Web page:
Finally we come to the mid season finale “Death’s Door”. For the sake of those of you who decided they didn’t care about spoilers and started reading this article, I’m going to say once more: MASSIVE, MASSIVE SPOILERS BELOW!!

Death’s Door: Bobby’s in the hospital and on death’s door, get it, ha! The entire episode shows Sam and Dean either trying to deal with or denying the possibility that Bobby might die, while Bobby desperately tries to navigate his worst memories in order to come back from his coma and tell Dean and Sam what he learned about the Leviathans. We gain a lot of insight into Bobby’s past, as well as his familial relationship with Sam and Dean. We get to see Rufus again, one of the few black characters on the show. Too bad he is a ghost/memory, which much like Jo’s return was a disappointment. And of course, Bobby dies at the end of this episode, leaving Sam and Dean alone.

Now it’s not made completely clear that Bobby actually dies. The episode leaves it open for interpretation or maybe it’s left open in case fan reaction to his death is so bad that they are forced to bring him back for the sake of the ratings, but I doubt that will happen.

While shocked that they actually killed Bobby, I do think that he is actually dead, and no, I don’t think he’ll be resurrected, but I don’t have a problem with his death. It was well done, giving the character the respect he deserved. Bobby went out in a dignified way and on his own terms, which if Bobby has to die it’s how I would want him to go.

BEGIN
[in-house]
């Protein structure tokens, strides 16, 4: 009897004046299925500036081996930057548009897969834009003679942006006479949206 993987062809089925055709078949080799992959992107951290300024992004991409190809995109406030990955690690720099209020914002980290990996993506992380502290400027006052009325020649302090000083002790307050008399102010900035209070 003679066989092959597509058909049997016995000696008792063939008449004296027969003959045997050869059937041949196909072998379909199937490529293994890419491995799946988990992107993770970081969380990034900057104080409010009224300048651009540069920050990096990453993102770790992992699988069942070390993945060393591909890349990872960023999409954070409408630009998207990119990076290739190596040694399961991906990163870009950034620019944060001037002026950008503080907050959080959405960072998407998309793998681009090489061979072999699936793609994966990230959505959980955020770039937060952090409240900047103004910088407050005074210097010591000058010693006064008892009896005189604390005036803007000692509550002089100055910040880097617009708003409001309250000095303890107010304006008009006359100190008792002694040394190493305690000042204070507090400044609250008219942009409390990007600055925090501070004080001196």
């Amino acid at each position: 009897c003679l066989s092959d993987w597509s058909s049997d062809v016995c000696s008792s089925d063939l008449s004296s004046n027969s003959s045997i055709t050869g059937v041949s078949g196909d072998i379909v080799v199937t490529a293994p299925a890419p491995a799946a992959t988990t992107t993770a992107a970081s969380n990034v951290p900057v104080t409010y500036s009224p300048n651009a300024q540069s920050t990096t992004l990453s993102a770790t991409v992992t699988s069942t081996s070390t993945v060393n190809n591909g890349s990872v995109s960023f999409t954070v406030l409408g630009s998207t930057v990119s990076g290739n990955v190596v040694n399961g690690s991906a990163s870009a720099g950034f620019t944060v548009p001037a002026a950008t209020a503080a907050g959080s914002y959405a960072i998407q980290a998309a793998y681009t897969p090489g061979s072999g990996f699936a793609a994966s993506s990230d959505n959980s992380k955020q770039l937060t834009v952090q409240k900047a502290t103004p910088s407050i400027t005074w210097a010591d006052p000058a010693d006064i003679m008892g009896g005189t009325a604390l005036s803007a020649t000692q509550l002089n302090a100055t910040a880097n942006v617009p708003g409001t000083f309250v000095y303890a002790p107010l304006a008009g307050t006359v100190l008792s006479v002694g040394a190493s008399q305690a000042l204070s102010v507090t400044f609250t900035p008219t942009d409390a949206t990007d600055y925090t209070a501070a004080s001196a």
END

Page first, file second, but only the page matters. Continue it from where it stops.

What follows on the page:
My only problem with his death is… now this is pure speculation on my part, so don’t take it too seriously. Castiel “died” at the beginning of the season, but most people knew that he wasn’t really dead. I think most fans have realized that Sam, Dean, Castiel, and Bobby are never going to really die. So I have to wonder: was Bobby’s death used as a way to prove to us, the viewers, that they, the writers, would actually kill off some of their main characters. This tactic has been employed by TV shows before, and since now it has been revealed that Misha Collins is returning to the show (though we don’t know in what form yet), Bobby’s death could be viewed as a way to keep audiences on the edge of their collective seats with worry for their favorite characters.

So far the newest season has not been without its problems, but like always the Supernatural writers have put out good episodes that will keep us coming back for more. I know that I’ll be watching the newest episode tonight!

Though all this talk about the female and black characters this season made me think, there really is a lot of sexism, racism, and homophobia in Supernatural. Keep tuning in to Lady Geek Girl and Friends to read about the sexist, racist and homophobic issues in Supernatural.